Report: Mazda deliberately toned down the MX-30’s performance

So much for "Zoom Zoom."

The Asahi Shimbun/The Asahi Shimbun/Getty Images

Japanese car company Mazda has committed one of the cardinal sins of consumer technology: it’s deliberately hamstrung the performance of one of its products. Specifically, it’s adjusted the torque produced by the forthcoming MX-30’s electric motor, making it more sluggish than it needs to be so it feels more like a gas-guzzler off the line than an EV.

It’s also cut the range — In an even more controversial move, the MX-30 will only have a 35kWh battery, which is less than half the capacity of the batteries found in most comparable EVs. That’s going to translate into a range of around 130 miles. Mazda claims that's more than sufficient for most European drivers, whose average daily mileage is around 35.

Even more contentiously, according to Autocar, Mazda says putting a much smaller battery in its EV makes it more CO2 efficient over its lifetime because a smaller battery means less weight to move, and less CO2 output in the battery's production. Sadly, though, it also means less range and more frequent recharging than you’d get from a bigger battery. If the claim is true it's a smart move from Mazda, but it's going to face an uphill battle convincing consumers.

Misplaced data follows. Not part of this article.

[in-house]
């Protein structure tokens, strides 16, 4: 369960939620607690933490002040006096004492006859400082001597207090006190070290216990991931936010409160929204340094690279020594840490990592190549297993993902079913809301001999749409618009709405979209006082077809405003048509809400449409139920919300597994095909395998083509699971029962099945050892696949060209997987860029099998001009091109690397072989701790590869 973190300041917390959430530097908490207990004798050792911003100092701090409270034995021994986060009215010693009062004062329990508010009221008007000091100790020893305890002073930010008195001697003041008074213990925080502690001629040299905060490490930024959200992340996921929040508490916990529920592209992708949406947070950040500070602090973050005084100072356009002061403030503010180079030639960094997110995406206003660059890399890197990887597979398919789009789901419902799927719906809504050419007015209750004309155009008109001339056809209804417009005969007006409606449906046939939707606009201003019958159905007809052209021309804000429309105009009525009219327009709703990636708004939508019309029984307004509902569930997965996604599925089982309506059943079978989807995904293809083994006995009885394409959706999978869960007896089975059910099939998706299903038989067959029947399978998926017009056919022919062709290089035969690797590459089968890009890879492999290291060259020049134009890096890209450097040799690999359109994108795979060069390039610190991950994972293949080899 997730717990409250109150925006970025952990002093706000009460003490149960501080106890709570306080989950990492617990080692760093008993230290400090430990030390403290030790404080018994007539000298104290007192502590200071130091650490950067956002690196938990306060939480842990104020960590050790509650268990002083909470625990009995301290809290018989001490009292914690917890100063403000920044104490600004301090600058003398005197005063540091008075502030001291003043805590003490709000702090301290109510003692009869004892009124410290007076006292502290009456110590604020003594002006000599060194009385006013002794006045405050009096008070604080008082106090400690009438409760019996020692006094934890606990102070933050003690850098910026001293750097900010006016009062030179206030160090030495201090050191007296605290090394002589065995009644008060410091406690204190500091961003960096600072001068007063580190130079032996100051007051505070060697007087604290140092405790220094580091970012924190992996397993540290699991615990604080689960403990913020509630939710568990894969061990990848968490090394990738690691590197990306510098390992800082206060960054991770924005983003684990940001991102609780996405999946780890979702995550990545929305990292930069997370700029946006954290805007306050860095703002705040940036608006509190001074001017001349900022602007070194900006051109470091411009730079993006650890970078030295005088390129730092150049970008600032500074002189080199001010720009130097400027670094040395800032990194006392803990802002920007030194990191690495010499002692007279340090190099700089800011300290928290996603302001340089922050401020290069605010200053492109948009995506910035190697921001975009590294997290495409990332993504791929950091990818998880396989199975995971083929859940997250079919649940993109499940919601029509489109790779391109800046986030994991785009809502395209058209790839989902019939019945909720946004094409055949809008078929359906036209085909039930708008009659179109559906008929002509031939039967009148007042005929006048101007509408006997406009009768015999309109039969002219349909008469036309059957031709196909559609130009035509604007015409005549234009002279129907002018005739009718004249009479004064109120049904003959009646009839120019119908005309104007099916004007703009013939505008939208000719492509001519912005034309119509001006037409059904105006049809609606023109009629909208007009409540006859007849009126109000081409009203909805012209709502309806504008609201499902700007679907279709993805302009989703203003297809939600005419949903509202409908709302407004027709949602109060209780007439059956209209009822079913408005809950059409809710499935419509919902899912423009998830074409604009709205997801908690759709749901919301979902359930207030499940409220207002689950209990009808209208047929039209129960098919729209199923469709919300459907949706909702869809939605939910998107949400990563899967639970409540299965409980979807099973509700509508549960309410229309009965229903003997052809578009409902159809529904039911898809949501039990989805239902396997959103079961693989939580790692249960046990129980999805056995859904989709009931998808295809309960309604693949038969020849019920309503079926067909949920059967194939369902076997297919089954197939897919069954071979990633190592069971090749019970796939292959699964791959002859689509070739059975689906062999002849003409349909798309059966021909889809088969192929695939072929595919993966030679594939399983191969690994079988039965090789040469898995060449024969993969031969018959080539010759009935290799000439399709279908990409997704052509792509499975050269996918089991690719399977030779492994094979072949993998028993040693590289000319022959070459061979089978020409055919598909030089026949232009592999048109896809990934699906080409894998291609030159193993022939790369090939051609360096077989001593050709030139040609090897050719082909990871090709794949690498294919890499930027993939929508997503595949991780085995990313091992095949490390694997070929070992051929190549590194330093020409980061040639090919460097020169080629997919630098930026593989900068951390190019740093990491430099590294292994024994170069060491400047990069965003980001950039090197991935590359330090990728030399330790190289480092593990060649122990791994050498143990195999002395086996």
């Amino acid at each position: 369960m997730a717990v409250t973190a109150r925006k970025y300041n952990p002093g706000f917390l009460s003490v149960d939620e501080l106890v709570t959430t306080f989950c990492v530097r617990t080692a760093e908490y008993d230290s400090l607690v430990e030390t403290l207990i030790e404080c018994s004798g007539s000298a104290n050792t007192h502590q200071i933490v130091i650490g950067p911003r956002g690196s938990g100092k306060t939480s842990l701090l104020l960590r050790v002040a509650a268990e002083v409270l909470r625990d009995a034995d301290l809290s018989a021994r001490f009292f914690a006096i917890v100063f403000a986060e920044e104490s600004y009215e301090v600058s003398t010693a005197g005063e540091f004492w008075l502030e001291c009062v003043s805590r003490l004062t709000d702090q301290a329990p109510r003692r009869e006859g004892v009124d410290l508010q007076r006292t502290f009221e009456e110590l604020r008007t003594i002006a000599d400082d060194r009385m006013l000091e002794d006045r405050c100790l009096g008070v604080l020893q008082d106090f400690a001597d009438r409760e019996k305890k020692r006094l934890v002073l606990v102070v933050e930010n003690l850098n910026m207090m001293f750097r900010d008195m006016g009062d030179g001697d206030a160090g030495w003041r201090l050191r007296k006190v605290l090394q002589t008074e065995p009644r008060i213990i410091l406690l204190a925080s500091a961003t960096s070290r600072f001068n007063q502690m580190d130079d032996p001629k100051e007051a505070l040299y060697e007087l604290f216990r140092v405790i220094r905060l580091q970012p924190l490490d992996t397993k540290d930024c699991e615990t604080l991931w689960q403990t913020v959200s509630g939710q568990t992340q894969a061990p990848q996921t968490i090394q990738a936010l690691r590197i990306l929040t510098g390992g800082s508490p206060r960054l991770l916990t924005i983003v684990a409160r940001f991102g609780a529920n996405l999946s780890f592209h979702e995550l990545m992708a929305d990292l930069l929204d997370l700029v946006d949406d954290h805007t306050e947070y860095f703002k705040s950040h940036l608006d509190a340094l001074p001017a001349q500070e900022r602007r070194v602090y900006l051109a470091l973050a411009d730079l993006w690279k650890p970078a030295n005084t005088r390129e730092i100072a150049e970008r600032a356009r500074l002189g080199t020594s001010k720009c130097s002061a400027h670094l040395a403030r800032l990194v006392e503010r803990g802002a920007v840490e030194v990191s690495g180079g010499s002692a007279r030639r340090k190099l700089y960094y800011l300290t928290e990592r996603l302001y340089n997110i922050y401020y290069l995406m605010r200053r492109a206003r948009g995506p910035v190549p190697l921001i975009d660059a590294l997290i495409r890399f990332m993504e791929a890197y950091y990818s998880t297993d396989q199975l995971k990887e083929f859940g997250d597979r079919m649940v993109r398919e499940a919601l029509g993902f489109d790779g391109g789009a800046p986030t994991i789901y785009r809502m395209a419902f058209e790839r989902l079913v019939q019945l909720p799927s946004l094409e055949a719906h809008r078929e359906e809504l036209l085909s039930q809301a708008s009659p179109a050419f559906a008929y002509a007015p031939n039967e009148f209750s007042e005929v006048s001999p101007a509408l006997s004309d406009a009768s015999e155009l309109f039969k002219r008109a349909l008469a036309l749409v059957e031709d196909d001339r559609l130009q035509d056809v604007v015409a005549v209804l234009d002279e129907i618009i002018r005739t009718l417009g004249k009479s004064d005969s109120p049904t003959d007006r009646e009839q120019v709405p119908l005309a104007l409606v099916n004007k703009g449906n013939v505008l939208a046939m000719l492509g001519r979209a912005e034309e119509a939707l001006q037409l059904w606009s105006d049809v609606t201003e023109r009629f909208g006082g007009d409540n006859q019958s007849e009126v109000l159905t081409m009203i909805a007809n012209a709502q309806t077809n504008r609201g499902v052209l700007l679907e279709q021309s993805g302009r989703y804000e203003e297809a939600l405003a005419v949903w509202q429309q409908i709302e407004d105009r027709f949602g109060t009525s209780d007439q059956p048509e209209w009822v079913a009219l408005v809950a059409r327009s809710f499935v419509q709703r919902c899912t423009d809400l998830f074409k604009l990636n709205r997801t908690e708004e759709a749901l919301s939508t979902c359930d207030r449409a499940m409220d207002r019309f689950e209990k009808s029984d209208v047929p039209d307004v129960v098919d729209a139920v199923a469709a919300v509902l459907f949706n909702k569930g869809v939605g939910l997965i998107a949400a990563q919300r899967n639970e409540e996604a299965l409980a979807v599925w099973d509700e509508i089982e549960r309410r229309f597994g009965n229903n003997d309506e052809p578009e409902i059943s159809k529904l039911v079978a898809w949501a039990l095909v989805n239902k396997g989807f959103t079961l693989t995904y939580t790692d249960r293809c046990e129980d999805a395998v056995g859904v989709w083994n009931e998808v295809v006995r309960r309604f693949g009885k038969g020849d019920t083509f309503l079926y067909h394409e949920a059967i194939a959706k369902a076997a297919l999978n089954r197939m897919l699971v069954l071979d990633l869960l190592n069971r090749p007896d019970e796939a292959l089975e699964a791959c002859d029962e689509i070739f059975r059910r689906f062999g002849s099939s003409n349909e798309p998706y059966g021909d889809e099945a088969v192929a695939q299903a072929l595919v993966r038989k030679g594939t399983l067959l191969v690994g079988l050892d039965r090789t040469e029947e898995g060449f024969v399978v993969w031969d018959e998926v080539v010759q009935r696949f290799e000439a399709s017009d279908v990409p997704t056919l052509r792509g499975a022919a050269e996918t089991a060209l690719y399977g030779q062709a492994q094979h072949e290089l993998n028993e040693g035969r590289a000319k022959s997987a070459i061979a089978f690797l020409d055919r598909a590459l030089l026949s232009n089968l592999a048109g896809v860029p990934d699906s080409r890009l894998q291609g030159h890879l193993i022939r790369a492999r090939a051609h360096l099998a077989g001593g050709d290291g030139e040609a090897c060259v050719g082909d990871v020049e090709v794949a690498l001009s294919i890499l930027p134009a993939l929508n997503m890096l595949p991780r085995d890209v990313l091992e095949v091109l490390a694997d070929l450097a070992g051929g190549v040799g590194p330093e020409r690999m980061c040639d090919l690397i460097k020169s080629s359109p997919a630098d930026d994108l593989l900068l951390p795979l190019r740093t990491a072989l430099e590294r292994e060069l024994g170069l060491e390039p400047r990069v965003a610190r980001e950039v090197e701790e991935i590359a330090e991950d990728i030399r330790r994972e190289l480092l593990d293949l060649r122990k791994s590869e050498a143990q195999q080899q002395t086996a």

Green credentials aside, half the fun of EVs is their fantastic acceleration when compared to combustion engines. Unless Mazda can convine would-be buyers curtailing the MX-30's performance is genuinely beneficial, it may prove to be a sales-limiting move.

Mazda mimicking Canon — The list of companies that have pulled similarly egregious tricks is extensive but, among them, camera maker Canon leaps to mind. The company is infamous for artificially limiting its mid-range camera’s hardware by omitting software features found on higher-end models, creating a whole community of people making firmware mods to get around the restrictions in the process.

Will we be able to hack an MX-30 to get the performance its hardware is capable of? Possibly. But we just know it’s going to ruin the warranty. For now, if we want suicide doors and the sort of acceleration we expect from an EV, we’ll be buying a BMW i3 instead.